Prabal Gurung, a world citizen who has found a home in New York.
Prabal Gurung Fall 2015
Prabal Gurung Fall 2015
Prabal Gurung Fall 2015
Prabal Gurung Fall 2015
In just over six years, Prabal Gurung has garnered a lengthy list of awards and accolades, which is no surprise given his enviable résumé and global perspective. Following design stints with Cynthia Rowley, graduating from Parsons The New School of Design, and five years at Bill Blass as design director, Gurung founded his eponymous design house in 2009 and has taken the world by storm. Next month, Gurung arrives in Dallas to accept his award for Career Achievement in Fashion, honored by Fashion Group International of Dallas at the annual Night of Stars gala on Friday, November 13. This is how our chat unfolded …
Home is Kathmandu. Growing up as a young boy, what was life like compared to school kids in America? What’s the comparison?
You know, Kathmandu is such a mystical place. It’s very relaxed, and as a young boy, it allowed me to dream. It allowed me to kind of escape in my imaginations and ideas and stuff. It was no pressure. My surroundings back in Nepal were completely different. I grew up reading English novels, like Miss Marple by Agatha Christie. It’s funny, a lot of my favorite TV shows are about English detectives. I grew up like that — I lived in Nepal, I lived in India, it was very close to the English education. I read a lot. The school that I went to, we got to do a lot of, I would say, social service. From second grade onwards you went to a nearby village to help them for a day, with daily chores, keeping their houses clean. I did go to a privileged school; I was very much grounded by that experience.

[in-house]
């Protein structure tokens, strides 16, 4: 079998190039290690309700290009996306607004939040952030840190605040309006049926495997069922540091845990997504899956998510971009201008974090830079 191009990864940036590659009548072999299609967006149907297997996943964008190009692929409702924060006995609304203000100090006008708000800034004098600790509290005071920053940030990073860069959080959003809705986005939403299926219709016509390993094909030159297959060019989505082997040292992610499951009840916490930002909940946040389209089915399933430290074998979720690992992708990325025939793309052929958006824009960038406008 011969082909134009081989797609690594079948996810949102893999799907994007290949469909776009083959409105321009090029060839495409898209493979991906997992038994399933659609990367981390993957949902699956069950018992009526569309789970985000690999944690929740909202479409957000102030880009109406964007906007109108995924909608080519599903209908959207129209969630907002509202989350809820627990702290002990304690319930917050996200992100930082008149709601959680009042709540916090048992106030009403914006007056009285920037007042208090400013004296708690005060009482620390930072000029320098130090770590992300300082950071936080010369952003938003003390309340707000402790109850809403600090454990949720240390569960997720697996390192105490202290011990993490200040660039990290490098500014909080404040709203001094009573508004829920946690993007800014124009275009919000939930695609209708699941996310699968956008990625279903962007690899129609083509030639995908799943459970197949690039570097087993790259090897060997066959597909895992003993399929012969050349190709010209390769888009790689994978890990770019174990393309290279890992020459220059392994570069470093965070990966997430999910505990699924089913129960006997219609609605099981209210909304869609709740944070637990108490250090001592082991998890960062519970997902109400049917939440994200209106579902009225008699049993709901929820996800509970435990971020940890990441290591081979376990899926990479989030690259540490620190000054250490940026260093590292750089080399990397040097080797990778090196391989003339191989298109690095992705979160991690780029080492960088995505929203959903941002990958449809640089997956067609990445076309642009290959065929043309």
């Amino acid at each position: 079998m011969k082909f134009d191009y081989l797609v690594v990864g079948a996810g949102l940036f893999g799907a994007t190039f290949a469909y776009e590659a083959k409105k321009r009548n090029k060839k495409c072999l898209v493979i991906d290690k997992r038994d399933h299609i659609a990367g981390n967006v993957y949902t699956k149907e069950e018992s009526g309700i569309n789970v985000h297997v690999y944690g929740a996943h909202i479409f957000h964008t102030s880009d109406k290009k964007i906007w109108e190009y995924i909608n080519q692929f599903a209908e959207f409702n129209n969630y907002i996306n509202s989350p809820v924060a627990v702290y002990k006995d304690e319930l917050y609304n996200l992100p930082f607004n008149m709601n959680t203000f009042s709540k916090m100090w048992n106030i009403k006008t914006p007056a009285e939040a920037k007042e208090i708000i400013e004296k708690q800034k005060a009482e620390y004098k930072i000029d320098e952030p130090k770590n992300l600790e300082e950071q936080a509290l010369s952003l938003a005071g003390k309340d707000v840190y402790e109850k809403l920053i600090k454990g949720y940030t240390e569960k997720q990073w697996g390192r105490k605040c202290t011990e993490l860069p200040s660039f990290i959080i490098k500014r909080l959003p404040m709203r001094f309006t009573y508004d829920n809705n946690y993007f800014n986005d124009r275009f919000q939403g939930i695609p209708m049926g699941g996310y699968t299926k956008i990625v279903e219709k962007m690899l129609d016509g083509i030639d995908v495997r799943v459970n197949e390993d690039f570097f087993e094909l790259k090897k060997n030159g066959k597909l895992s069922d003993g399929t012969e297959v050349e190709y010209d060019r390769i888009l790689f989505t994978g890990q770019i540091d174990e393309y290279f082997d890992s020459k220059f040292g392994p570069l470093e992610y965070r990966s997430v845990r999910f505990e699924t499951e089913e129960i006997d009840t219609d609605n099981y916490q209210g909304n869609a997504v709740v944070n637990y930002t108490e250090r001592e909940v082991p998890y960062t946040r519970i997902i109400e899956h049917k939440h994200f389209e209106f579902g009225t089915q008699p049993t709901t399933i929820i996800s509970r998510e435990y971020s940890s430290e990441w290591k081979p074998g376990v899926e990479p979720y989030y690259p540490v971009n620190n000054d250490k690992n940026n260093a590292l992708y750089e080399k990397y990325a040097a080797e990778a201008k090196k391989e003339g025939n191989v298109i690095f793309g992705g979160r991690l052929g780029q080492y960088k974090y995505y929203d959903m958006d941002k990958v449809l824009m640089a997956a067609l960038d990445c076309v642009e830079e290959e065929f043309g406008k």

Delhi to New York: What did you love? What did you miss?
I was born in Singapore, and I grew up in Nepal (Kathmandu). But I also lived in India, in Bombay (and studied in New Delhi), and my family moved to London and Australia briefly, for less than a year. Then I came to New York. So coming from Nepal to India to New York was something that came easily. However, there were a lot of cultural differences. What I miss the most, I mean right now, is my family. They’re all in Nepal. Besides that, I think having this job and going around the world, I still find the things that I can call home, and when I arrive in New York, believe it or not, I know I’ve finally come home.
How have your designs evolved from designing for other brands to creating your own brand?
From Interning at Donna Karan to working at Bill Blass, both experiences taught me a lot of things: what kind of designer I want to be, and what kind of designer I don’t want to be. If you’re in the design world, which you know is a difficult world, you need to understand the aesthetic in a brand — understanding what someone else needs. With any sort of brand, you need to keep — for lack of a better word — DNA, brand value in mind.
While design director at Bill Blass, what was the biggest lesson you learned?
I think it was truly about understanding and embracing your customer. And understanding that fashion isn’t really about the new, it’s about consistency and it’s about your customer. [Bill Blass] knew who the women were, he knew what they liked, and that is the biggest lesson I learned there, along with the uncompromising philosophy behind quality and the product.
Inspiration for Resort 2016.
I was inspired by Belize. The color palette is absolutely chic. I wanted a touch of Belize, and I also wanted to capture the essence of comfort and glamour, because glamour is always part of the vocabulary — but with textures. If you look at the collection, there are a lot of relaxed shapes.